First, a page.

Premium pay for work on Saturdays, Sundays, and other “special days”.
Under section 7(e)(6) and 7(h) of the Act, extra compensation provided by a Premium rate of at least time and one-half which is paid for work on Saturdays, Sundays, holidays, or regular days of rest or on the sixth or seventh day of the workweek (hereinafter referred to as “special days”) may be treated as an overtime premium for the purposes of the Act. If the premium rate is less than time and one-half, the extra compensation provided by such rate must be included in determining the employee's regular rate of pay and cannot be credited toward statutory overtime due, unless it qualifies as an overtime premium under section 7(e)(5).
“Special days” rate must be at least time and one-half to qualify as overtime premium: The premium rate must be at least “one and one-half times the rate established in good faith for like work performed in nonovertime hours on other days.” Where an employee is hired on the basis of a salary for a fixed workweek or at a single hourly rate of pay, the rate paid for work on “special days” must be at least time and one-half his regular hourly rate in order to qualify under section 7(e)(6). If the employee is a pieceworker or if he works at more than one job for which different hourly or piece rates have been established and these are bona fide rates applicable to the work when performed during nonovertime hours, the extra compensation provided by a premium rate of at least one and one-half times either (1) the bona fide rate applicable to the type of job the employee performs on the “special days”, or (2) the average hourly earnings in the week in question, will qualify as an overtime premium under this section. (For a fuller discussion of computation on the average rate, see § 778.111; on the rate applicable to the job, see §§ 778.415 through 778.421; on the “established” rate, see § 778.400.)
Bona fide base rate required. The statute authorizes such premiums paid for work on “special days” to be treated as overtime premiums only if they are actually based on a “rate established in good faith for like work performed in nonovertime hours on other days.” This phrase is used for the purpose of distinguishing the bona fide employment standards contemplated by section 7(e)(6) from fictitious schemes and artificial or evasive devices as discussed in Subpart F of this part. Clearly, a rate which yields the employee less than time and one-half the minimum rate prescribed by the Act would not be a rate established in good faith.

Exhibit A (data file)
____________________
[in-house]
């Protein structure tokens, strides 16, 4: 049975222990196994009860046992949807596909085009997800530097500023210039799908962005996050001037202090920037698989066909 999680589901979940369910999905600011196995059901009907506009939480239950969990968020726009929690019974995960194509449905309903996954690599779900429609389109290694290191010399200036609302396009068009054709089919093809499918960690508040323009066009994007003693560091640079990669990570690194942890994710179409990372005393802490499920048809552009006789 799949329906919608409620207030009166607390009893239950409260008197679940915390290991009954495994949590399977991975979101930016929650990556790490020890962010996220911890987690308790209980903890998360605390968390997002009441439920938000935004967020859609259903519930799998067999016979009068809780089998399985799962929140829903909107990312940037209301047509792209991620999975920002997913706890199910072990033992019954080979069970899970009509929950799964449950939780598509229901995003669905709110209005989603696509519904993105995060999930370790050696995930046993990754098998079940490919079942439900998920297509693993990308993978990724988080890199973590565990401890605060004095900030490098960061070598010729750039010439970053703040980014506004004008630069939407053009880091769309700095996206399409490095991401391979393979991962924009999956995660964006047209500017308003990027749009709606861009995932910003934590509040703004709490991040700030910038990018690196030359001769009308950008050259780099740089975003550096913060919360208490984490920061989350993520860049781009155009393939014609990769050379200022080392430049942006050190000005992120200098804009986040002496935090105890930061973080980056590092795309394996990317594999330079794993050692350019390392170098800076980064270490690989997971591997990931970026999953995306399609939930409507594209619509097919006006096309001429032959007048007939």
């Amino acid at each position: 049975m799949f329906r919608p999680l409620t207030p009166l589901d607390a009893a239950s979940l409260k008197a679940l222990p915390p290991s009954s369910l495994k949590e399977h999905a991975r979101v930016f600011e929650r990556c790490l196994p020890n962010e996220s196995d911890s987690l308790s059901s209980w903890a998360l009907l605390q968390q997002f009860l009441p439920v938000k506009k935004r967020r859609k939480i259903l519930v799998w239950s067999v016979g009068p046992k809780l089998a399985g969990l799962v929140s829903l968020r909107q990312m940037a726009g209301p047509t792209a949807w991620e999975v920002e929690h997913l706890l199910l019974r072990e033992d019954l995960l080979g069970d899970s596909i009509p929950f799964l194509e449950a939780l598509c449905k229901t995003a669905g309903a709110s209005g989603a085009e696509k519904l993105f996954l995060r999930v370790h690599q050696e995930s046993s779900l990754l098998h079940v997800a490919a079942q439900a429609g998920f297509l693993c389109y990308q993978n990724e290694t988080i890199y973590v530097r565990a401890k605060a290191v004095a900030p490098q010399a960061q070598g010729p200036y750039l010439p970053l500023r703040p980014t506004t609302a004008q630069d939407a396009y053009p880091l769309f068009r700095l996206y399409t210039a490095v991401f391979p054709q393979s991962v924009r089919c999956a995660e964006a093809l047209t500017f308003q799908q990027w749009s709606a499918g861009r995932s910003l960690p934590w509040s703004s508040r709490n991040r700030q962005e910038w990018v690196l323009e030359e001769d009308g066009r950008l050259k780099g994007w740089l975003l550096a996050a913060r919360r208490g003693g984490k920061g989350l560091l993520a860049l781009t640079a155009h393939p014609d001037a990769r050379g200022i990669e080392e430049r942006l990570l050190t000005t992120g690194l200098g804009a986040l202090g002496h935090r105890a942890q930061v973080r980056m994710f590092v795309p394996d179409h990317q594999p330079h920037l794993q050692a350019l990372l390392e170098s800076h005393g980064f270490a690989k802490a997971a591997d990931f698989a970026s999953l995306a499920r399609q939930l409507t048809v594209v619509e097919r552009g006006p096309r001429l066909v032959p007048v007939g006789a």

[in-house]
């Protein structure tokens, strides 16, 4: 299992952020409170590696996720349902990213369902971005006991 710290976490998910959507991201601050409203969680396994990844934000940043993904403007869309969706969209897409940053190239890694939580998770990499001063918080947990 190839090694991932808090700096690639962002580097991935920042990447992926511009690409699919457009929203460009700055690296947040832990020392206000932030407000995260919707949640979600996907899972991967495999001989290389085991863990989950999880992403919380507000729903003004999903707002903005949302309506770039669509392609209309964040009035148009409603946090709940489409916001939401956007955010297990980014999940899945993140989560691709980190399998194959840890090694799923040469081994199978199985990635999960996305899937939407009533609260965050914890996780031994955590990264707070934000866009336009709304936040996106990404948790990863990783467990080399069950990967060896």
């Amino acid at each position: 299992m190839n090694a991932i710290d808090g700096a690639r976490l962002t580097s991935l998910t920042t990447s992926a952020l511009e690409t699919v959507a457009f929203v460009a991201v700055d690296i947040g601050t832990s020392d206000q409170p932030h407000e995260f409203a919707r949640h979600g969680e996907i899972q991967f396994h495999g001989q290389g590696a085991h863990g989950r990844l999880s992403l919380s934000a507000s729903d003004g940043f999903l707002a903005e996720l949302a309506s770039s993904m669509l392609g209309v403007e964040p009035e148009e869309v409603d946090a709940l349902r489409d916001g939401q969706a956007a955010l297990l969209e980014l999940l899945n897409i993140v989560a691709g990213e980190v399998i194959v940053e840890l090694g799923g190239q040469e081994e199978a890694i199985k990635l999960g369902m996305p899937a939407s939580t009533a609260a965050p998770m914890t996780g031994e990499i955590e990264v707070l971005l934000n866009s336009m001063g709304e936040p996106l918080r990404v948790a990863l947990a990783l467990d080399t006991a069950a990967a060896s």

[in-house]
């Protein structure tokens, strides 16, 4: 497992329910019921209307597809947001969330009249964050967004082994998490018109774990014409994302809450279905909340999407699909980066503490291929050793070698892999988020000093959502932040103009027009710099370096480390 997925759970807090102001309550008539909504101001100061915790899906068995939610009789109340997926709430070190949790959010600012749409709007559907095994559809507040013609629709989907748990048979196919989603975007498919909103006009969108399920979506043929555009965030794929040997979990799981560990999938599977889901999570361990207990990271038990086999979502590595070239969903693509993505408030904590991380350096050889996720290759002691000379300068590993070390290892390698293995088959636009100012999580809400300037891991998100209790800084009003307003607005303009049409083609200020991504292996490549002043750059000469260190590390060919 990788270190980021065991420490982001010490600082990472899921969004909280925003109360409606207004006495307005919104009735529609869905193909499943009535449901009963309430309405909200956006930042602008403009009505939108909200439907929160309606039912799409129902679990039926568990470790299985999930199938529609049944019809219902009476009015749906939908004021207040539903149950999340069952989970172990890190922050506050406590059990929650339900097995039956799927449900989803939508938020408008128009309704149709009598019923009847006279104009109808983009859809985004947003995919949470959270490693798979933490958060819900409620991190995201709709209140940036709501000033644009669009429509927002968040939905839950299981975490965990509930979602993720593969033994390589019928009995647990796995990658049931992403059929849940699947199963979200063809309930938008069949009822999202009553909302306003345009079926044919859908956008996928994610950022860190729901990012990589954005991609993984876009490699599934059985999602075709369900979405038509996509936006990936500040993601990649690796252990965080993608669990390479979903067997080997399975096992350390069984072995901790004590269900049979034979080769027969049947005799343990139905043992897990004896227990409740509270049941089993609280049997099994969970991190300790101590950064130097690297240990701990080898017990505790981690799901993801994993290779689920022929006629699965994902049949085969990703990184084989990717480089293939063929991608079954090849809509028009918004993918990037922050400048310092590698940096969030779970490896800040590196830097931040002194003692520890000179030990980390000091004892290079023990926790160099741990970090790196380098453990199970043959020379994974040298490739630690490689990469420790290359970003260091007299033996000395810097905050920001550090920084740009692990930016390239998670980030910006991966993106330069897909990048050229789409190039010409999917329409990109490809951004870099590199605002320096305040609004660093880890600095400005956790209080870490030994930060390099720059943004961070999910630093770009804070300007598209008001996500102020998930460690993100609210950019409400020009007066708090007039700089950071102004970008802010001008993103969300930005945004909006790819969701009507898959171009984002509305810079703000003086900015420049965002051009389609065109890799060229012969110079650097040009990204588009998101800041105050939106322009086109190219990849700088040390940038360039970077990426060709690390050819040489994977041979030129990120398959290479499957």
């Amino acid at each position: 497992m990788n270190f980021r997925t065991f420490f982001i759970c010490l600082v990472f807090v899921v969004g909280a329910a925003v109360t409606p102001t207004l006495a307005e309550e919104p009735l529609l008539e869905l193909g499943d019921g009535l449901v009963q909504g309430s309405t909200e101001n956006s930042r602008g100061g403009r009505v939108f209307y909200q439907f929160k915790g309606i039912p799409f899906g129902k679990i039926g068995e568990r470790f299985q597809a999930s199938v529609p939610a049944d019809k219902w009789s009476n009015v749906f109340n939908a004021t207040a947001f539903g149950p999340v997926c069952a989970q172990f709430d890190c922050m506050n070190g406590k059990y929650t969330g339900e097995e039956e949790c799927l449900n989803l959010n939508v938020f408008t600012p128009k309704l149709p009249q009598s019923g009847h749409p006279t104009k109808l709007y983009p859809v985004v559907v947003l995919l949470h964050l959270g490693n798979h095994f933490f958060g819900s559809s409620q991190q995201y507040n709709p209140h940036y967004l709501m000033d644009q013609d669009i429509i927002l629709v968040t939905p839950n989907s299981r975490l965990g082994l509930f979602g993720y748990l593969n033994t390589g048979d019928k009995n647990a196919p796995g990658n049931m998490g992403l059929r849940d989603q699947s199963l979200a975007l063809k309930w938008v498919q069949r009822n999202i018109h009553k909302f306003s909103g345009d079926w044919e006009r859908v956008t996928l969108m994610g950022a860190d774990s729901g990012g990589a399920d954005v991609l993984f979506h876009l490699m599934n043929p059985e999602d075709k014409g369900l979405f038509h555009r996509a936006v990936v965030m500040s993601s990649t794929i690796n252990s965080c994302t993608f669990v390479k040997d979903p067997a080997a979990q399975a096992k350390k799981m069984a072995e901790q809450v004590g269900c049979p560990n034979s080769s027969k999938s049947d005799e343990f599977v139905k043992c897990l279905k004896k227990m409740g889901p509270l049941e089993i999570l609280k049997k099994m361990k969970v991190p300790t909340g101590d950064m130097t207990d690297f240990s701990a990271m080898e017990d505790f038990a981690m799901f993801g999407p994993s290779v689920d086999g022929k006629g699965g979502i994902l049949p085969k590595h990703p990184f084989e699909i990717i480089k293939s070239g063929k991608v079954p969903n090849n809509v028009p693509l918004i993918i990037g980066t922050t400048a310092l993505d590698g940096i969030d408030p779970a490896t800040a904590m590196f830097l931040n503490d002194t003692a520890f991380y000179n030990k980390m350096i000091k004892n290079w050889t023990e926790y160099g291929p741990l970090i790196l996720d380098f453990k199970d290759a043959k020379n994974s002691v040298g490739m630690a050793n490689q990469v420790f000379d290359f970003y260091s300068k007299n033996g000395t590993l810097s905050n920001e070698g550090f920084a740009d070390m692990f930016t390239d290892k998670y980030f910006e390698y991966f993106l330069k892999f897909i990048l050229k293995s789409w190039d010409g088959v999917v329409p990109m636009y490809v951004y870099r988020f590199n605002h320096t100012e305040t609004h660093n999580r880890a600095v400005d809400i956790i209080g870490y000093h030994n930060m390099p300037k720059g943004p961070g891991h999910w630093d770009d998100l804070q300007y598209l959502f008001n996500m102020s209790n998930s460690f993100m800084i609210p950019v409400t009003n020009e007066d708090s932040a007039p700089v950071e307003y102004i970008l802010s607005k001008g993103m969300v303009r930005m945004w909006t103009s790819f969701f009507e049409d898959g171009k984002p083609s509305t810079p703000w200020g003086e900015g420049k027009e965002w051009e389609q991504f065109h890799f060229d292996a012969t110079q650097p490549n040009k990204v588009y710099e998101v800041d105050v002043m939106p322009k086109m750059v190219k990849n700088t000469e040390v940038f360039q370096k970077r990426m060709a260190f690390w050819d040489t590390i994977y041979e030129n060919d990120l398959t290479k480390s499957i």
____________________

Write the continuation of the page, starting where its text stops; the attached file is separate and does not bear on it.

Work on the specified “special days”: To qualify as an overtime premium under section 7(e)(6), the extra compensation must be paid for work on the specified days. The term “holiday” is read in its ordinary usage to refer to those days customarily observed in the community in celebration of some historical or religious occasion. A day of rest arbitrarily granted to employees because of lack of work is not a “holiday” within the meaning of this section, nor is it a “regular day of rest.” The term “regular day of rest” means a day on which the employee in accordance with his regular prearranged schedule is not expected to report for work. In some instances the “regular day of rest” occurs on the same day or days each week for a particular employee; in other cases, pursuant to a swing shift schedule, the schedule day of rest rotates in a definite pattern, such as 6 days work followed by 2 days of rest. In either case the extra compensation provided by a premium rate for work on such scheduled days of rest (if such rate is at least one and one-half times the bona fide rate established for like work during nonovertime hours on other days) may be treated as an overtime premium and thus need not be included in computing the employee's regular rate of pay and may be credited toward overtime payments due under the Act.
Payment of premiums for work performed on the “special day”: To qualify as an overtime premium under section 7(e)(6), the premium must be paid because work is performed on the days specified and not for some other reason which would not qualify the premium as an overtime premium under section 7(e)(5), (6), or (7). (For examples distinguishing pay for work on a holiday from idle holiday pay, see § 778.219.) Thus a premium rate paid to an employee only when he received less than 24 hours' notice that he is required to report for work on his regular day of rest is not a premium paid for work on one of the specified days; it is a premium imposed as a penalty upon the employer for failure to give adequate notice to compensate the employee for the inconvenience of disarranging his private life. The extra compensation is not an overtime premium. It is part of his regular rate of pay unless such extra compensation is paid the employee on infrequent and sporadic occasions so as to qualify for exclusion under section 7(e)(2) in which event it need not be included in computing his regular rate of pay, as explained in § 778.222.